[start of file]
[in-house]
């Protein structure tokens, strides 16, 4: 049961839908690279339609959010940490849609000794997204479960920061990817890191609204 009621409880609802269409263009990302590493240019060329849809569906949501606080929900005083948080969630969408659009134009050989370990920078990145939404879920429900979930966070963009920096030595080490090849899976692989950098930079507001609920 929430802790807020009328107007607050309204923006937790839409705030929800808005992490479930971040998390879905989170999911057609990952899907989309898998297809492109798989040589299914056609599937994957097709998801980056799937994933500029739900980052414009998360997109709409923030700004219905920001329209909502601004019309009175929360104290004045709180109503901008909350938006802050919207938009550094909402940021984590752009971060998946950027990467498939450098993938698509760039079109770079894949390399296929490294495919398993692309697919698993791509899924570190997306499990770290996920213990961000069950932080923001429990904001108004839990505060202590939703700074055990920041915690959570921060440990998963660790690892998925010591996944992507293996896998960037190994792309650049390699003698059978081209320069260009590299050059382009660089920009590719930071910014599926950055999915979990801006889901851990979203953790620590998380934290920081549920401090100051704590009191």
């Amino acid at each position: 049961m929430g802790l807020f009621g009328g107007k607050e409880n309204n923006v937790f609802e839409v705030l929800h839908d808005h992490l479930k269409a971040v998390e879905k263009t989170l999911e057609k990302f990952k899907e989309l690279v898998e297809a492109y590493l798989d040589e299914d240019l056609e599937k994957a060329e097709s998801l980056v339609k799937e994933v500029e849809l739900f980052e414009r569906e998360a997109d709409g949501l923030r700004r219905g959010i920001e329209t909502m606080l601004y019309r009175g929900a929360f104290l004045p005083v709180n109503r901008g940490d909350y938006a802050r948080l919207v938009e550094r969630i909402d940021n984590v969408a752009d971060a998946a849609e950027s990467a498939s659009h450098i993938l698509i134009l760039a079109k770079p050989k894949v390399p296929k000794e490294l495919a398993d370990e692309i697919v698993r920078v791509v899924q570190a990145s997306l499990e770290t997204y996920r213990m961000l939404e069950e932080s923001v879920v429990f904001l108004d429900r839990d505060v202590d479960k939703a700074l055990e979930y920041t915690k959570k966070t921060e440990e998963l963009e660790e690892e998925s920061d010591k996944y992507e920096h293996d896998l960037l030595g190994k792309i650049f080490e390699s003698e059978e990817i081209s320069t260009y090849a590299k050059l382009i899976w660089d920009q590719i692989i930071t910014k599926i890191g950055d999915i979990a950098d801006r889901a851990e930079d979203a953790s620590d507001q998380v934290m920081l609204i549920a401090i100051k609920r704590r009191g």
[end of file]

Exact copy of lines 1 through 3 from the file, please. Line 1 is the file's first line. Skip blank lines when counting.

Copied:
[in-house]
């Protein structure tokens, strides 16, 4: 049961839908690279339609959010940490849609000794997204479960920061990817890191609204 009621409880609802269409263009990302590493240019060329849809569906949501606080929900005083948080969630969408659009134009050989370990920078990145939404879920429900979930966070963009920096030595080490090849899976692989950098930079507001609920 929430802790807020009328107007607050309204923006937790839409705030929800808005992490479930971040998390879905989170999911057609990952899907989309898998297809492109798989040589299914056609599937994957097709998801980056799937994933500029739900980052414009998360997109709409923030700004219905920001329209909502601004019309009175929360104290004045709180109503901008909350938006802050919207938009550094909402940021984590752009971060998946950027990467498939450098993938698509760039079109770079894949390399296929490294495919398993692309697919698993791509899924570190997306499990770290996920213990961000069950932080923001429990904001108004839990505060202590939703700074055990920041915690959570921060440990998963660790690892998925010591996944992507293996896998960037190994792309650049390699003698059978081209320069260009590299050059382009660089920009590719930071910014599926950055999915979990801006889901851990979203953790620590998380934290920081549920401090100051704590009191």
């Amino acid at each position: 049961m929430g802790l807020f009621g009328g107007k607050e409880n309204n923006v937790f609802e839409v705030l929800h839908d808005h992490l479930k269409a971040v998390e879905k263009t989170l999911e057609k990302f990952k899907e989309l690279v898998e297809a492109y590493l798989d040589e299914d240019l056609e599937k994957a060329e097709s998801l980056v339609k799937e994933v500029e849809l739900f980052e414009r569906e998360a997109d709409g949501l923030r700004r219905g959010i920001e329209t909502m606080l601004y019309r009175g929900a929360f104290l004045p005083v709180n109503r901008g940490d909350y938006a802050r948080l919207v938009e550094r969630i909402d940021n984590v969408a752009d971060a998946a849609e950027s990467a498939s659009h450098i993938l698509i134009l760039a079109k770079p050989k894949v390399p296929k000794e490294l495919a398993d370990e692309i697919v698993r920078v791509v899924q570190a990145s997306l499990e770290t997204y996920r213990m961000l939404e069950e932080s923001v879920v429990f904001l108004d429900r839990d505060v202590d479960k939703a700074l055990e979930y920041t915690k959570k966070t921060e440990e998963l963009e660790e690892e998925s920061d010591k996944y992507e920096h293996d896998l960037l030595g190994k792309i650049f080490e390699s003698e059978e990817i081209s320069t260009y090849a590299k050059l382009i899976w660089d920009q590719i692989i930071t910014k599926i890191g950055d999915i979990a950098d801006r889901a851990e930079d979203a953790s620590d507001q998380v934290m920081l609204i549920a401090i100051k609920r704590r009191g």